photos by J.R. Gulledge


Diane Lee Wilson Autobiography

I was one horse-crazy kid! Not only did I read every single horse book I could find (Marguerite Henry and Walter Farley being my two favorite authors), I obsessively collected horse figurines on family outings and even made costumes for them. They were my "show and tell" presentation all the way into middle school because I could tie the costumes or breeds into history projects. (A stallion outfitted in aluminum foil became a knight's charger; a paint draped in fringed suede exemplified the mount of an American Indian.)

I tacked horse hair to my bulletin board, drew horses in the margins of all my papers, and on those rare occasions when I actually got to touch a horse, would preserve that wonderful aroma by refusing to wash my hands the rest of the day.

Of course all I wanted was a horse, and I hoped and prayed each December 25 that this would be the year I would find a halter or saddle pad under the tree with a note telling me where to find my new love. My dreams skyrocketed one Christmas morning when my younger brothers came racing into my room to tell me there was something ALIVE under the tree and it was for me! I raced downstairs and found…a guinea pig. Sigh. He was very cute and I named him Bugaboo and he became the sire of many baby guinea pigs who took up residence in my bedroom. But he wasn't a horse. Back to dreaming.

Now, if you're reading this for a school assignment-a "report on the author" sort of thing-you probably want me to get to the particulars, so here they are:

I was born in Champaign, Illinois in 1957 but was raised in Rock Island, Illinois. I have two younger brothers. My father was a veterinarian (small animals, only; no horses-another sigh) but I'm sure I inherited my love of animals and the outdoors from him. My mother always encouraged us to read, and books were the preferred gift for birthdays and holidays.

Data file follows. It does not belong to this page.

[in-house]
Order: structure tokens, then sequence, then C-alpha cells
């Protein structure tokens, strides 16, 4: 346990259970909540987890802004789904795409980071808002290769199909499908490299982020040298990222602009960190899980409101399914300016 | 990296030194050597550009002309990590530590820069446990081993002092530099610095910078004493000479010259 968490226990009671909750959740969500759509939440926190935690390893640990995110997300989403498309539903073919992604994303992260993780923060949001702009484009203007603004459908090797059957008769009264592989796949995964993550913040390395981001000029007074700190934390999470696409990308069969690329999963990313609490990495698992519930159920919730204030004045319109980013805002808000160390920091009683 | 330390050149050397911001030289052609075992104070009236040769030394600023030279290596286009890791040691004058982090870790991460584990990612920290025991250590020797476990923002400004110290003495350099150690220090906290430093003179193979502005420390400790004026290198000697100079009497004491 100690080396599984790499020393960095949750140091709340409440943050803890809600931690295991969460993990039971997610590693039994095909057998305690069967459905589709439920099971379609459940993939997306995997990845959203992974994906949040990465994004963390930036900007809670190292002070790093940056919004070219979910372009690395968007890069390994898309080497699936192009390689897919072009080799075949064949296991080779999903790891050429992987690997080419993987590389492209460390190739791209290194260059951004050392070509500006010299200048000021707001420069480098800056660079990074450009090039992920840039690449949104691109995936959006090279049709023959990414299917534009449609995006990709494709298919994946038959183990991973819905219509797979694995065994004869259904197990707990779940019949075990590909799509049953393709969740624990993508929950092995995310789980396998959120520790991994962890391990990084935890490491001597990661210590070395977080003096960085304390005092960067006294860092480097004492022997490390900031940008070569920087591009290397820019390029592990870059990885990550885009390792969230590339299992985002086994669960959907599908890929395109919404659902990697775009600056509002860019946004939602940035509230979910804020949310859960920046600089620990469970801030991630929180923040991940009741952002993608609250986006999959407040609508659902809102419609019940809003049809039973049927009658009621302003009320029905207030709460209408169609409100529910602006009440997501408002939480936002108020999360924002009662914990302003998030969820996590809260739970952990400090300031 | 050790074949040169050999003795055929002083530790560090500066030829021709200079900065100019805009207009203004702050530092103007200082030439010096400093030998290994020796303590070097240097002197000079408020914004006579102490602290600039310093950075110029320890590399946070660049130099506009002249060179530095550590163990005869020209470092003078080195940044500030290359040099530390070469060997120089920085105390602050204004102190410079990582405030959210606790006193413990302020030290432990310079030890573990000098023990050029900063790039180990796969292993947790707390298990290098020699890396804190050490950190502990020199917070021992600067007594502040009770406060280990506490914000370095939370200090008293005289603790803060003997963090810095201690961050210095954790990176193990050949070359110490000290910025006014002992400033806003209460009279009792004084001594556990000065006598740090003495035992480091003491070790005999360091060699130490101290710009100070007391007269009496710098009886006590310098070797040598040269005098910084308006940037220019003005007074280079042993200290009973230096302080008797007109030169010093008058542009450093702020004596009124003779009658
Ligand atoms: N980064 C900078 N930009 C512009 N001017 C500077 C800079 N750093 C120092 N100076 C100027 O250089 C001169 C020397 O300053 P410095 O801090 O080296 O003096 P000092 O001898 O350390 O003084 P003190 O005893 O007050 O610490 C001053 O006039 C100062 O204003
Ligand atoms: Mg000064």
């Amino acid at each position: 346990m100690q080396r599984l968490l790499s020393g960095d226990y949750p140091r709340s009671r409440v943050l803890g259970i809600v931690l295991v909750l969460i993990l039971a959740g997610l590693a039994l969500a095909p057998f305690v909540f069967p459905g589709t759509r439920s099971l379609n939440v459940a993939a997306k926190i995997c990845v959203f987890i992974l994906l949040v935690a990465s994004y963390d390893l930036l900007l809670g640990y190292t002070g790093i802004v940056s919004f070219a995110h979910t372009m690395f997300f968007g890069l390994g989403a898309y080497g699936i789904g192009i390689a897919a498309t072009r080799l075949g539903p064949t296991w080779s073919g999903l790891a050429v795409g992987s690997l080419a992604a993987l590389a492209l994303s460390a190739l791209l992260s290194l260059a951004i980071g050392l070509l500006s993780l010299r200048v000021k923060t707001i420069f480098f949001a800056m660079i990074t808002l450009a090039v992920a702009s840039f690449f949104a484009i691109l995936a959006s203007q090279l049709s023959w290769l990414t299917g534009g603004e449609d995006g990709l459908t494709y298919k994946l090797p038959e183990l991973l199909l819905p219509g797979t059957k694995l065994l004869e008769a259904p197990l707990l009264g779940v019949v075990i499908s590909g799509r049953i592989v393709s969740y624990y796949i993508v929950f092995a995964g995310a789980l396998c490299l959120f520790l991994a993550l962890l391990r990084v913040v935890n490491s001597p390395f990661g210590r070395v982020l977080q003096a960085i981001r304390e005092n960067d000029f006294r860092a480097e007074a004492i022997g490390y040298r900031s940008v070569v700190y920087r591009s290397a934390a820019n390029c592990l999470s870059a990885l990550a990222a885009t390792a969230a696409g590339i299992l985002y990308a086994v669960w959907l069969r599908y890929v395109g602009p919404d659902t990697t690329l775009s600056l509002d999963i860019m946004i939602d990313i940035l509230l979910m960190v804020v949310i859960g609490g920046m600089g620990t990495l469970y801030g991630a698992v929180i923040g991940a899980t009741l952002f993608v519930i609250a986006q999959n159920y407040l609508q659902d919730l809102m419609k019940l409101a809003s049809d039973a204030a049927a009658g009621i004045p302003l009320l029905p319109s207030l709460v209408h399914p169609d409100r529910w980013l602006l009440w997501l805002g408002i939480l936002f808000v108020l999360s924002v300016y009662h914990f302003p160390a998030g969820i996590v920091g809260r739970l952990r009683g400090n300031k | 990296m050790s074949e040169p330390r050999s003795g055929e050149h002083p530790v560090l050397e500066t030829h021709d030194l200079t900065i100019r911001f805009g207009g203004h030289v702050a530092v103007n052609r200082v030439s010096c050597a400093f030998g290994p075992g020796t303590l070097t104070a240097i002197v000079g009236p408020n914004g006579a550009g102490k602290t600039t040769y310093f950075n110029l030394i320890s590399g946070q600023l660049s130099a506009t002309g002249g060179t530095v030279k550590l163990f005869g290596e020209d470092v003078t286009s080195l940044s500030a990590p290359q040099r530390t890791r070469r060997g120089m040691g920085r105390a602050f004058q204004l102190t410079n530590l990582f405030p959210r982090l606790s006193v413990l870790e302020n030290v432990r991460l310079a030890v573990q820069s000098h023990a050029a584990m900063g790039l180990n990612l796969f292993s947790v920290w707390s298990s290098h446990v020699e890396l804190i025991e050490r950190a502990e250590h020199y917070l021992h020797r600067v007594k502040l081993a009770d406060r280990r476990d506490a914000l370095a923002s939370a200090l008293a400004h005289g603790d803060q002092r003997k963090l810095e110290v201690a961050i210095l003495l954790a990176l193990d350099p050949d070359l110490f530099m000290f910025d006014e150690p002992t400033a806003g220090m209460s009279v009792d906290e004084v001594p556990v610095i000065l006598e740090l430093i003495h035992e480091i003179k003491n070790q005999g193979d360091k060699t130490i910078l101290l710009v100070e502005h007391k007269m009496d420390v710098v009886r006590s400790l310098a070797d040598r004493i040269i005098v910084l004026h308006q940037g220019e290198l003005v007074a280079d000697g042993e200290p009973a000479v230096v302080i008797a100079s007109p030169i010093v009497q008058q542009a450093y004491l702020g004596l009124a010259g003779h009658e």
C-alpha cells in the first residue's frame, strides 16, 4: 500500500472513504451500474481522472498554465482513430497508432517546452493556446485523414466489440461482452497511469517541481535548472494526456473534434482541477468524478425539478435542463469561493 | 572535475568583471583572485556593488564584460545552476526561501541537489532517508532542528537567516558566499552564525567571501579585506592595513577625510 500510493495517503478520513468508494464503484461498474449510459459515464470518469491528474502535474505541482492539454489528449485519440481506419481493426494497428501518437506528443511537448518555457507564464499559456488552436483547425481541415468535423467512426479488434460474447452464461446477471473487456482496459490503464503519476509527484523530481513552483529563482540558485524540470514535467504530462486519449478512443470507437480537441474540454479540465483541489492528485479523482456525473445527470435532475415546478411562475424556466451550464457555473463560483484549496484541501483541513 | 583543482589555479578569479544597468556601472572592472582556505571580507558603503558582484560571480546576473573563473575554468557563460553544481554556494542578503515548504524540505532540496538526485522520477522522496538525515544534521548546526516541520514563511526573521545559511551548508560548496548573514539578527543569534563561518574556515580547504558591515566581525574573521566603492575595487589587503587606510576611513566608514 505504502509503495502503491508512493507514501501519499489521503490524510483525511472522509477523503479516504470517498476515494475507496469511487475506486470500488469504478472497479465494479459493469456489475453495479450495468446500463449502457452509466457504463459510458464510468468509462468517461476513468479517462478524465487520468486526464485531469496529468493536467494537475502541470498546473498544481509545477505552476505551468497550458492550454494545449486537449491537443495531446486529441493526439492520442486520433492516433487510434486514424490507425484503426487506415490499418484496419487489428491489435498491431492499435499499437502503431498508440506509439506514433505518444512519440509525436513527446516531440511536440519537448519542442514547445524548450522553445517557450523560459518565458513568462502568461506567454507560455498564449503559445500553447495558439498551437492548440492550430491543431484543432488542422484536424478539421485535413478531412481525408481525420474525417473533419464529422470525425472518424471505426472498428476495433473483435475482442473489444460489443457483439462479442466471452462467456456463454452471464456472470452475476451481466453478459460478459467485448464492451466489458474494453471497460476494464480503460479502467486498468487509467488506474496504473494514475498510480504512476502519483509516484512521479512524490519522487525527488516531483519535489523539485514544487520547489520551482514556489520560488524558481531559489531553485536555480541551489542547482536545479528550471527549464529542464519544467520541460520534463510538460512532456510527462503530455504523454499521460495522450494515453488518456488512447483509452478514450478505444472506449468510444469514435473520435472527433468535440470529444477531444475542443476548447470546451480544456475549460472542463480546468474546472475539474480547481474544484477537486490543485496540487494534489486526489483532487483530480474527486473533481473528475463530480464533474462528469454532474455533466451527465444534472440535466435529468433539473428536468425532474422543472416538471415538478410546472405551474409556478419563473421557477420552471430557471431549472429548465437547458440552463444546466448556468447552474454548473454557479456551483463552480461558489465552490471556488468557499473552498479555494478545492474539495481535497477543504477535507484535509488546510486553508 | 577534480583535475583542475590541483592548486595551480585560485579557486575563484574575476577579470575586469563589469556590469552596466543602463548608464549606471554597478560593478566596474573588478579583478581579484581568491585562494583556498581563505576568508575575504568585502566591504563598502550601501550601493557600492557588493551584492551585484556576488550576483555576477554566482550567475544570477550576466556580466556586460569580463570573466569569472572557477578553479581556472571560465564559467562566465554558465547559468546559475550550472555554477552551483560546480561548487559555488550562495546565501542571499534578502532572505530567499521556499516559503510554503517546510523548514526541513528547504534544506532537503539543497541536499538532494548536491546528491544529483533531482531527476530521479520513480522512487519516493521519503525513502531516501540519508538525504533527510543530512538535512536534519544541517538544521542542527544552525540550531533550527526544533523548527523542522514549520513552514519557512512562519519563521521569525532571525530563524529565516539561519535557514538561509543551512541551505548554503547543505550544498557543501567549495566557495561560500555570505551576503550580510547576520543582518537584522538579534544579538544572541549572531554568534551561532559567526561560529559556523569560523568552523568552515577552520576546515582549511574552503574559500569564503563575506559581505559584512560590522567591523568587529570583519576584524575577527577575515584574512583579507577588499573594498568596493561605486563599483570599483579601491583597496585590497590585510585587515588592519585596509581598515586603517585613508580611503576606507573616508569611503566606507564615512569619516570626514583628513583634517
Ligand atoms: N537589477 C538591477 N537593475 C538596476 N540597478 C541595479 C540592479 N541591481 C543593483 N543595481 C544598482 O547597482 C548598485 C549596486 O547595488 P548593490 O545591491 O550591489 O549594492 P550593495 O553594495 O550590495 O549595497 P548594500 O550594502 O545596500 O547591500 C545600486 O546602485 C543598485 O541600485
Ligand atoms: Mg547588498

Upon graduating from high school I attended the University of Iowa where I earned degrees in Fine Arts and English. At the time I wanted to be an illustrator. Every summer during college, though, I worked in Texas at a stable that specialized in training and showing horses. I actually lived in the barn in a converted stall and fell asleep each night listening to the horses move about. At times I was put on "night watch" for a pregnant mare, meaning I had to get up every hour throughout the night and check on her, and that allowed me on more than one occasion to witness a foal being born. Such a privilege!

Although I wanted to be an illustrator, I ended up getting a job as a writer for Hallmark Cards in Kansas City and later, for an advertising agency there. I discovered how much I loved crafting words, and I remember the art director saying, "I'll bet you have a book in you." At the time that seemed utterly impossible. How did people go about writing entire books??

Fast forward: I married and moved to San Diego, California in 1986. I continued working as a copywriter but then, when I had my daughter, decided to stay home and raise her. Yet I needed to keep writing. So, when I wasn't changing diapers or playing peek-a-boo, I wrote a few magazine articles and sold them; of course they were about horses. Then I tried short stories, and happily sold one to a children's magazine. Hmmm. Could I tackle a novel?

I decided to try and in about a year and a half completed the book that was eventually named I Rode a Horse of Milk White Jade. I was fortunate to find a wonderful agent (thank you, Patty!) who helped me get it published.
I continue to live in the San Diego area and continue to write novels. So far these novels have all been historical fiction because I enjoy researching how horses and history intertwine. With my figurines packed away, I now collect non-fictional books on horses; these are great for research.

In response to the "What is your favorite…?" list of questions: I like sooty colors like blacks and grays; I prefer cats to dogs (though horses are, of course, my favorite animal); Scotland is magical; anything made of dark chocolate sends my taste buds into a frenzy; and one of my favorite authors is Anne Tyler.

If you haven't found the answers to your questions here, you can try the following links:

But perhaps you're still wondering-did she ever get that horse? Yes! When I was thirteen my parents bought me a young gelding (I even took him to college with me) and I've not been without a horse since. Currently I have a retired Arabian show horse (a mare) whose registered name is Smoldering but whose nickname is Sammi. She and I have had many adventures together on the trails and at shows. She is smart and talented, curious and brave, and I trust her completely. She is bossy among other horses but very respectful of people and extremely gentle with children. Her personality and idiosyncrasies have found their way into each of my novels.

Thanks for looking me up. And happy reading.